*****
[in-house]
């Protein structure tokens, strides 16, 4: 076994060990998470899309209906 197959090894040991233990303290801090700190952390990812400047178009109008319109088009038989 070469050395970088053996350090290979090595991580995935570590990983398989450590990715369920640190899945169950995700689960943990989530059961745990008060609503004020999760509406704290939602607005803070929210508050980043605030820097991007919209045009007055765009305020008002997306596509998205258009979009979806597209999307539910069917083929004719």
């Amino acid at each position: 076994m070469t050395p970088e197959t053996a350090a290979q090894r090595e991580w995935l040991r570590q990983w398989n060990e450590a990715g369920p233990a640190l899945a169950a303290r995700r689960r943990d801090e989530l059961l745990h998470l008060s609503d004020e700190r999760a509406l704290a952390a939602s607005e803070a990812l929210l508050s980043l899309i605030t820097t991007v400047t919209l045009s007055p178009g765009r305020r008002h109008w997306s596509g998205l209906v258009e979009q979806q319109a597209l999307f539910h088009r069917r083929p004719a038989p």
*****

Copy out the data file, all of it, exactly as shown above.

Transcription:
[in-house]
């Protein structure tokens, strides 16, 4: 076994060990998470899309209906 197959090894040991233990303290801090700190952390990812400047178009109008319109088009038989 070469050395970088053996350090290979090595991580995935570590990983398989450590990715369920640190899945169950995700689960943990989530059961745990008060609503004020999760509406704290939602607005803070929210508050980043605030820097991007919209045009007055765009305020008002997306596509998205258009979009979806597209999307539910069917083929004719």
């Amino acid at each position: 076994m070469t050395p970088e197959t053996a350090a290979q090894r090595e991580w995935l040991r570590q990983w398989n060990e450590a990715g369920p233990a640190l899945a169950a303290r995700r689960r943990d801090e989530l059961l745990h998470l008060s609503d004020e700190r999760a509406l704290a952390a939602s607005e803070a990812l929210l508050s980043l899309i605030t820097t991007v400047t919209l045009s007055p178009g765009r305020r008002h109008w997306s596509g998205l209906v258009e979009q979806q319109a597209l999307f539910h088009r069917r083929p004719a038989p």